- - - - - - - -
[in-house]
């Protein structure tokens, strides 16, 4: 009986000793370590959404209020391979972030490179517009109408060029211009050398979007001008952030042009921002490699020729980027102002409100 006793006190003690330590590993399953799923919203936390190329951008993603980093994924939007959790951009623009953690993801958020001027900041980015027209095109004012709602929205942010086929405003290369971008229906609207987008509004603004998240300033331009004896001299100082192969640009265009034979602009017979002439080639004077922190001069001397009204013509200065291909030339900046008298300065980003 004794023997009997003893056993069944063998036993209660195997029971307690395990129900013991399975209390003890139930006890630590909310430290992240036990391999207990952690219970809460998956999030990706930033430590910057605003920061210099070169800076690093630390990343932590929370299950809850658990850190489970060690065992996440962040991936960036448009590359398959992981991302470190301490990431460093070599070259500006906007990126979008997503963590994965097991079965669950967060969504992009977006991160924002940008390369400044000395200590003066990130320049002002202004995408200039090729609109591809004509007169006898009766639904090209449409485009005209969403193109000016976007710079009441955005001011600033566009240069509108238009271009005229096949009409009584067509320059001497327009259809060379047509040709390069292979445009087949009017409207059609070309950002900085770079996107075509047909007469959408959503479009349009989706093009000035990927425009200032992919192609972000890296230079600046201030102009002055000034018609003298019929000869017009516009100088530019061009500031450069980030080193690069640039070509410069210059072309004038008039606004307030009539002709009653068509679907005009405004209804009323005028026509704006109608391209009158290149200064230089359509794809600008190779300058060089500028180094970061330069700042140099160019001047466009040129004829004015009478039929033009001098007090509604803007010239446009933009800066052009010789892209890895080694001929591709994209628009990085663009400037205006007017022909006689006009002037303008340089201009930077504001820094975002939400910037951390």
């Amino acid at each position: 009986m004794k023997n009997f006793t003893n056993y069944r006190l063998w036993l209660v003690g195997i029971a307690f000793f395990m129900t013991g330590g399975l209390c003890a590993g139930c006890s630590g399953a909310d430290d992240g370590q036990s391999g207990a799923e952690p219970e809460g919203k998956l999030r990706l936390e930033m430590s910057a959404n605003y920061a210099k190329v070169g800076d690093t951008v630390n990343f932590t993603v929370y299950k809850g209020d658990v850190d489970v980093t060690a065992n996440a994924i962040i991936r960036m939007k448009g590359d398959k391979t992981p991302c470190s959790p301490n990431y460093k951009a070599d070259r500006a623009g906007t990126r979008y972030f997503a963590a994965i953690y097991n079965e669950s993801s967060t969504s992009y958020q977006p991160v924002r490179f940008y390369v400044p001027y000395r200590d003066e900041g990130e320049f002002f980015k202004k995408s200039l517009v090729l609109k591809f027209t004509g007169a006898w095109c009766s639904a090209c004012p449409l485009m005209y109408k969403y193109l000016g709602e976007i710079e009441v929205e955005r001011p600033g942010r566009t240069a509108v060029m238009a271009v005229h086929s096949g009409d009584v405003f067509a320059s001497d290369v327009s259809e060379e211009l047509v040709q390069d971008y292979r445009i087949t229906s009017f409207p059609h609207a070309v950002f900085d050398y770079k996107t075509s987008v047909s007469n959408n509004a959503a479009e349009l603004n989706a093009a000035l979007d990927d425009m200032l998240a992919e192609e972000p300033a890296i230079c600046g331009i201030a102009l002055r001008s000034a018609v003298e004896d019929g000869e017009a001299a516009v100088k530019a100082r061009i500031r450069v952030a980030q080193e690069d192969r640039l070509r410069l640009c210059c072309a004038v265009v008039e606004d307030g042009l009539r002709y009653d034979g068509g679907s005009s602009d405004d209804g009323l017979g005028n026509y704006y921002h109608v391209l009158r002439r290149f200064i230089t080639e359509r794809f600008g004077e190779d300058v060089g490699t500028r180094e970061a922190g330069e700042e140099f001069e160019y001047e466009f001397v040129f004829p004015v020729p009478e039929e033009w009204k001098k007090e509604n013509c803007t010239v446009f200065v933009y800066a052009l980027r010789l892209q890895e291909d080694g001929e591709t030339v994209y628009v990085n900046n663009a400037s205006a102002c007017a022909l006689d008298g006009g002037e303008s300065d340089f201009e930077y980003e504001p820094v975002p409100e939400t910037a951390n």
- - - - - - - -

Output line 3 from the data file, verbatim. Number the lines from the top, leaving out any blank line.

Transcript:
């Amino acid at each position: 009986m004794k023997n009997f006793t003893n056993y069944r006190l063998w036993l209660v003690g195997i029971a307690f000793f395990m129900t013991g330590g399975l209390c003890a590993g139930c006890s630590g399953a909310d430290d992240g370590q036990s391999g207990a799923e952690p219970e809460g919203k998956l999030r990706l936390e930033m430590s910057a959404n605003y920061a210099k190329v070169g800076d690093t951008v630390n990343f932590t993603v929370y299950k809850g209020d658990v850190d489970v980093t060690a065992n996440a994924i962040i991936r960036m939007k448009g590359d398959k391979t992981p991302c470190s959790p301490n990431y460093k951009a070599d070259r500006a623009g906007t990126r979008y972030f997503a963590a994965i953690y097991n079965e669950s993801s967060t969504s992009y958020q977006p991160v924002r490179f940008y390369v400044p001027y000395r200590d003066e900041g990130e320049f002002f980015k202004k995408s200039l517009v090729l609109k591809f027209t004509g007169a006898w095109c009766s639904a090209c004012p449409l485009m005209y109408k969403y193109l000016g709602e976007i710079e009441v929205e955005r001011p600033g942010r566009t240069a509108v060029m238009a271009v005229h086929s096949g009409d009584v405003f067509a320059s001497d290369v327009s259809e060379e211009l047509v040709q390069d971008y292979r445009i087949t229906s009017f409207p059609h609207a070309v950002f900085d050398y770079k996107t075509s987008v047909s007469n959408n509004a959503a479009e349009l603004n989706a093009a000035l979007d990927d425009m200032l998240a992919e192609e972000p300033a890296i230079c600046g331009i201030a102009l002055r001008s000034a018609v003298e004896d019929g000869e017009a001299a516009v100088k530019a100082r061009i500031r450069v952030a980030q080193e690069d192969r640039l070509r410069l640009c210059c072309a004038v265009v008039e606004d307030g042009l009539r002709y009653d034979g068509g679907s005009s602009d405004d209804g009323l017979g005028n026509y704006y921002h109608v391209l009158r002439r290149f200064i230089t080639e359509r794809f600008g004077e190779d300058v060089g490699t500028r180094e970061a922190g330069e700042e140099f001069e160019y001047e466009f001397v040129f004829p004015v020729p009478e039929e033009w009204k001098k007090e509604n013509c803007t010239v446009f200065v933009y800066a052009l980027r010789l892209q890895e291909d080694g001929e591709t030339v994209y628009v990085n900046n663009a400037s205006a102002c007017a022909l006689d008298g006009g002037e303008s300065d340089f201009e930077y980003e504001p820094v975002p409100e939400t910037a951390n």